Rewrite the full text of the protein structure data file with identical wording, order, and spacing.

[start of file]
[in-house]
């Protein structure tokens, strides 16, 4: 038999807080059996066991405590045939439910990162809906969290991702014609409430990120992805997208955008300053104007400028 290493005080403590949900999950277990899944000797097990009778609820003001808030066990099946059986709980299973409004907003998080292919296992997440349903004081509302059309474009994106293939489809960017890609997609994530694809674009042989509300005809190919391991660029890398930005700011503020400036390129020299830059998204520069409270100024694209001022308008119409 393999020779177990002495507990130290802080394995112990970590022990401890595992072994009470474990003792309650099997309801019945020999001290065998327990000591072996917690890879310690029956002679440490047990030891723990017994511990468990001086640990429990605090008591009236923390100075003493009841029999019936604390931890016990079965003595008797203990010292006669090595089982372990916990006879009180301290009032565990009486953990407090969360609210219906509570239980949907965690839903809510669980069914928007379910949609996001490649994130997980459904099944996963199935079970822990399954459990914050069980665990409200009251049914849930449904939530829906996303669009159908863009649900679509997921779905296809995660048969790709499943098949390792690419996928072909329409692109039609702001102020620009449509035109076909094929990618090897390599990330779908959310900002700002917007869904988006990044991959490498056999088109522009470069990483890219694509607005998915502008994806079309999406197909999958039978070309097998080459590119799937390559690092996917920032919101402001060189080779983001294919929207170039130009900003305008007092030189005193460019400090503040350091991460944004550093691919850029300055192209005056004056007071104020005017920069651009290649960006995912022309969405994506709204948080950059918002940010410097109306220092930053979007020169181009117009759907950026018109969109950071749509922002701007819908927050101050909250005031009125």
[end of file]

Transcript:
[in-house]
């Protein structure tokens, strides 16, 4: 038999807080059996066991405590045939439910990162809906969290991702014609409430990120992805997208955008300053104007400028 290493005080403590949900999950277990899944000797097990009778609820003001808030066990099946059986709980299973409004907003998080292919296992997440349903004081509302059309474009994106293939489809960017890609997609994530694809674009042989509300005809190919391991660029890398930005700011503020400036390129020299830059998204520069409270100024694209001022308008119409 393999020779177990002495507990130290802080394995112990970590022990401890595992072994009470474990003792309650099997309801019945020999001290065998327990000591072996917690890879310690029956002679440490047990030891723990017994511990468990001086640990429990605090008591009236923390100075003493009841029999019936604390931890016990079965003595008797203990010292006669090595089982372990916990006879009180301290009032565990009486953990407090969360609210219906509570239980949907965690839903809510669980069914928007379910949609996001490649994130997980459904099944996963199935079970822990399954459990914050069980665990409200009251049914849930449904939530829906996303669009159908863009649900679509997921779905296809995660048969790709499943098949390792690419996928072909329409692109039609702001102020620009449509035109076909094929990618090897390599990330779908959310900002700002917007869904988006990044991959490498056999088109522009470069990483890219694509607005998915502008994806079309999406197909999958039978070309097998080459590119799937390559690092996917920032919101402001060189080779983001294919929207170039130009900003305008007092030189005193460019400090503040350091991460944004550093691919850029300055192209005056004056007071104020005017920069651009290649960006995912022309969405994506709204948080950059918002940010410097109306220092930053979007020169181009117009759907950026018109969109950071749509922002701007819908927050101050909250005031009125």